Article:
This is a guest post from my good friend, The Discovering Alcoholic, who writes a top rated recovery blog, www.discoveringalcoholic.com, covering alcoholism, substance abuse, treatment and recovery issues.
From the timeless teachings of the ultimate spaghetti western we learn that good, bad, and even ugly are relative terms dependent upon situational interpretation. This is a very important concept for the discovering alcoholic both in early sobriety and mature recovery since society for the most part considers addiction a moral failing or an unsightly matter to be relegated to the family closet. Considering this societal view it is no wonder that most available support, especially the free kind, will tend to be faith based.
Regardless of one’s conviction however, it is hard to deny the effectiveness of religious based recovery programs and moralistic methods. So what happens to those who are “bad” or bristle in resentment as they connect the dots to a perceived or even real conversion? Sick of asking for explanations and getting nothing deeper beyond the indefinite “it works if you work it”? Not too keen on making a doorknob your higher power? Fear not my friends of questionable faith for I have a couple of thoughts you should ponder.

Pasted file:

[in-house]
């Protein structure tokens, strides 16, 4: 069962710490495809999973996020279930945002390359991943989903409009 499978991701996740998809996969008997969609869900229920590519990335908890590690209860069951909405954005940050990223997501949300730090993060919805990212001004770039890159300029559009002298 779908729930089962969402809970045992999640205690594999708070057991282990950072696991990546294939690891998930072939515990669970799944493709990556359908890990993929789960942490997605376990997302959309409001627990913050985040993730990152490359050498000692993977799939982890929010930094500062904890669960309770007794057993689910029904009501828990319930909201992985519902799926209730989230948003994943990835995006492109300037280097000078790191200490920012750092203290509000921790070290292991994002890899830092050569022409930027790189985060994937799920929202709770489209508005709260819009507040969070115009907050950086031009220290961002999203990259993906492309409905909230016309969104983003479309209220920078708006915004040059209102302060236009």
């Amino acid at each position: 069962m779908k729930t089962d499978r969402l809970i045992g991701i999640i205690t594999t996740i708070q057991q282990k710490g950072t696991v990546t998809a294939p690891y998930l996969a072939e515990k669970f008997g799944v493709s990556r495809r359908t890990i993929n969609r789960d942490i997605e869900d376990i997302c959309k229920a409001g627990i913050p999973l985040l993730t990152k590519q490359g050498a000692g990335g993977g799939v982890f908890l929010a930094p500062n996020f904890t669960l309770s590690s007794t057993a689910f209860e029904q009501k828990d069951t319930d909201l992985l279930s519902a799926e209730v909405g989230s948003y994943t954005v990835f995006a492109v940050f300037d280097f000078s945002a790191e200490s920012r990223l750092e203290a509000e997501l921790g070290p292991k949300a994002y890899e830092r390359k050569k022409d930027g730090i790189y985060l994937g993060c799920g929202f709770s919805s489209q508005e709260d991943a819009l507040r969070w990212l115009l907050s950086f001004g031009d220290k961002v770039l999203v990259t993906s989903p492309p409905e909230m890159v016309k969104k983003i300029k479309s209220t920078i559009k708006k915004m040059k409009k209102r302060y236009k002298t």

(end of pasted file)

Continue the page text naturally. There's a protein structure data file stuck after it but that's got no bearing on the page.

I have no doubt there is good and bad, righteous and evil, but relative to my disease there are only thoughts and actions that are conducive to addiction or recovery. Selfishness, prevarication, and theft may be the marks of immorality, but they also just so happen to be the addict’s modus operandi. Don’t buck on me here, these are the tools of our trade that eventually become necessary to feed the disease, this brutal introspection is liberating though. It means that one need not be a good Christian to walk the path of recovery or even a better person for that matter, just don’t be an addict or an alcoholic… and do so by mapping out a program (what you work)of selflessness, honesty, and hard work. The rewards of following this path are exponential. Training your brain in the ways of recovery also leads to being perceived by others as “good”, even when sobriety (higher power) is one’s only principle and faith. Travel the path long enough and you may even start thinking this yourself.